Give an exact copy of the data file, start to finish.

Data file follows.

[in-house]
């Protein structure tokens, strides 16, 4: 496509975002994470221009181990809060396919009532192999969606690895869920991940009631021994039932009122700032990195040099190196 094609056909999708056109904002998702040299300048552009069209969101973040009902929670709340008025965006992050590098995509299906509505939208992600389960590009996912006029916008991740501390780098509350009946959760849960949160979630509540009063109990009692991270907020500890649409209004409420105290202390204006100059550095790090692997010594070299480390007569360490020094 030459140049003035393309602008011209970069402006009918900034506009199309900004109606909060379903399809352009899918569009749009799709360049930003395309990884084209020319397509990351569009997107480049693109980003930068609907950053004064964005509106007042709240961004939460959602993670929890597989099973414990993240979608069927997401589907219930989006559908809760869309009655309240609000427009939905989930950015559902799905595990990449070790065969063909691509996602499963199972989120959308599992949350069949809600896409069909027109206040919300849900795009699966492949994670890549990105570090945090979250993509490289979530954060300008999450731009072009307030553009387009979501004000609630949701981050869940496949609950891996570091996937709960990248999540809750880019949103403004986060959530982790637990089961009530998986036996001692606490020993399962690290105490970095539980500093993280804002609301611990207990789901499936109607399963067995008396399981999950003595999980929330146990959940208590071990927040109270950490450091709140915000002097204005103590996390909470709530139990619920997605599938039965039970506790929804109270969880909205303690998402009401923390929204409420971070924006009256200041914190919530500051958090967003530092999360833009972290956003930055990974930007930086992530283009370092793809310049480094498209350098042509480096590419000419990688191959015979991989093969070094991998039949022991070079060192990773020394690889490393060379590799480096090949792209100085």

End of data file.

[in-house]
């Protein structure tokens, strides 16, 4: 496509975002994470221009181990809060396919009532192999969606690895869920991940009631021994039932009122700032990195040099190196 094609056909999708056109904002998702040299300048552009069209969101973040009902929670709340008025965006992050590098995509299906509505939208992600389960590009996912006029916008991740501390780098509350009946959760849960949160979630509540009063109990009692991270907020500890649409209004409420105290202390204006100059550095790090692997010594070299480390007569360490020094 030459140049003035393309602008011209970069402006009918900034506009199309900004109606909060379903399809352009899918569009749009799709360049930003395309990884084209020319397509990351569009997107480049693109980003930068609907950053004064964005509106007042709240961004939460959602993670929890597989099973414990993240979608069927997401589907219930989006559908809760869309009655309240609000427009939905989930950015559902799905595990990449070790065969063909691509996602499963199972989120959308599992949350069949809600896409069909027109206040919300849900795009699966492949994670890549990105570090945090979250993509490289979530954060300008999450731009072009307030553009387009979501004000609630949701981050869940496949609950891996570091996937709960990248999540809750880019949103403004986060959530982790637990089961009530998986036996001692606490020993399962690290105490970095539980500093993280804002609301611990207990789901499936109607399963067995008396399981999950003595999980929330146990959940208590071990927040109270950490450091709140915000002097204005103590996390909470709530139990619920997605599938039965039970506790929804109270969880909205303690998402009401923390929204409420971070924006009256200041914190919530500051958090967003530092999360833009972290956003930055990974930007930086992530283009370092793809310049480094498209350098042509480096590419000419990688191959015979991989093969070094991998039949022991070079060192990773020394690889490393060379590799480096090949792209100085």